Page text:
The worries for investors over Brexit

Economists talk about the impact of a Brexit on the global economy.
City workers walk past the Bank of England in the City of London, Britain, March 29.
City workers walk past the Bank of England in the City of London, Britain, March 29. PHOTO: REUTERS

SINGAPORE - There is a strong likelihood that British voters will opt to leave the European Union in the referendum called on June 23.

So far, the debate has focused on how a vote to leave will pan out for Britain, with well-respected financial institutions such as the Bank of England and the International Monetary Fund warning that it could cause the country's economy to shrink and undermine London's position as an international financial centre.

But there is scarcely any debate on the Brexit issue in this part of the world, absorbed as we are with our own problems of sluggish growth prospects, recurrent concerns of a hard-landing in the Chinese economy and how another interest rate hike in the United States will affect our already tepid economy.

As such, I grasped the opportunity to examine the Brexit issue in a recent discussion with CIMB economist Song Seng Wun hosted by ST TV.

Mr Song is unabashedly in the "Remain" camp, marshalling powerful arguments as why Britain should choose to stay in the EU.

From a foreigner's standpoint, he noted that it is better for Britain to stay because the period following the departure, whether it turns out to be a friendly or messy divorce, would have an impact on investment decisions.

He said: "Business hate uncertainty which is why when you ask any business, they just prefer that the EU stays as it is with Britain inside the union itself."

But I am more ambivalent about British voters wanting to stay within the EU.

The way I look at it, the people who want to leave have waged a more passionate campaign, as they stir up xenophobic fears of foreigners flooding into Britain, snatching their jobs, their children's places in schools and beds in hospitals.

Arguments put forward by the Remain camp about how the departure would mean Britain imperilling its security and losing its clout internationally by giving up membership in a powerful club, are simply too high-browed to be grasped by ordinary British voters.

Hence, as the deadline to the referendum approaches, it would appear that like me, some investors are fearing the worst too, as they took 65 billion pounds out of Britain in the two months to April, according to Bank of England figures.

Mr Song believes a Brexit would lead to a recession in Britain.

"How deep it is really would depend on the terms of the exit and conditions. We could see a credit rating downgrade (for Britain) because of pressure coming from capital outflow from the UK, the pressure on the capital account and the current account." he said.

To me, however, the more immediate fallout will be on the financial markets and that is where Asia will feel the heat initially.

While concerns have been raised over Britain's economic future if it parts way with Europe, the possibility of a further splintering of the EU as a result of Brexit merits more attention.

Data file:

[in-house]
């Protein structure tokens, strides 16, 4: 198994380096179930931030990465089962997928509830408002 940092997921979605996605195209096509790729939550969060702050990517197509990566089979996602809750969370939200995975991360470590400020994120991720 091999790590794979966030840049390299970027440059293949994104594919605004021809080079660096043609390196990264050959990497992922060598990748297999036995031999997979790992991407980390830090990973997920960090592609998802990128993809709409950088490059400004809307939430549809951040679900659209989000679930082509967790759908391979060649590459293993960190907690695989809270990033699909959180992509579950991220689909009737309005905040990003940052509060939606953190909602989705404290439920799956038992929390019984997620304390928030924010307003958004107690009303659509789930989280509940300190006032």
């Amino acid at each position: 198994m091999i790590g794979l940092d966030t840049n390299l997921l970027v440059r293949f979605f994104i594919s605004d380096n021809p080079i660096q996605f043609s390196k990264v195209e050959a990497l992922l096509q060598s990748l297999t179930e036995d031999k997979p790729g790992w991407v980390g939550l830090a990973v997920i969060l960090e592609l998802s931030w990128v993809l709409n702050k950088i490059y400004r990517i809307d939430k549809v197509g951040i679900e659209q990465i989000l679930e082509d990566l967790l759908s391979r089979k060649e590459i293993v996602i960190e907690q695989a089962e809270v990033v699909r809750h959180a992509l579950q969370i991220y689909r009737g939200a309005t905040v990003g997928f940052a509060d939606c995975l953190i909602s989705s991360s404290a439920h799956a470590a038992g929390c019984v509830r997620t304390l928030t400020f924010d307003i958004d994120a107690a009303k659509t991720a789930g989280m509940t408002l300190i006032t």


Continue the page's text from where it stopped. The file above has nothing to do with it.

Given the travails faced by the Eurozone over the debt worries encountered by member countries such as Greece, Italy, Spain and Portugal, support for European integration appears to be waning, with a recent opinion poll showing that just over half of its respondents across 10 EU countries still favour the EU.

In this respect, it is worthwhile revisiting the previous Eurozone crises that erupted in recent years.

One of the most serious occurred in June 2012 when Greece plunged the world's financial markets into chaos as its voters debated whether to leave the Eurozone, rather than to accept the austerity measures imposed on the country to try to get it to balance its books.

Greece may only be a small country, but the prospect of it tearing the euro apart was sufficient to send a collective shiver across Asia as well.

This was because even though Asia was far from the epicentre of the crisis, it was also tainted with contagion fears because of the extensive businesses operated by European banks across the region.

Of course, a divorce between Britain and the European Union would not take place immediately even if British voters vote for Brexit since time is needed to work out the details of the separation.

But there is still the prospect of a knee-jerk sell-off in the world's stock markets, putting pressure on the sterling and the euro if Britain presses ahead with separation.

Here, the lessons of recent history on how to contain the contagion may turn out to be useful as well.

Around this time four years ago, financial markets were also beset with turmoil over the Eurozone debt crisis and worries over the future of the euro.

But at that time, just hours before London burst into celebrations with the opening of the Olympic Games, European Central Bank chief Mario Draghi soothed the concerns by saying that "the ECB is ready to do whatever it takes to preserve the euro".

This time as another Olympic games gets underway in faraway Brazil, the investment world's eyes will be cast once again on London as it grapples with its European identity crisis.

Both the ECB and the Bank of England will have their work cut out for them in preserving investors' confidence if Brexit becomes reality.

* Goh Eng Yeow will be hosting DBS chief executive Piyush Gupta to a chat on investments at the Singapore Coffee Festival on Saturday at 4pm. Venue: F1 Pit Building.

Get more details and tickets at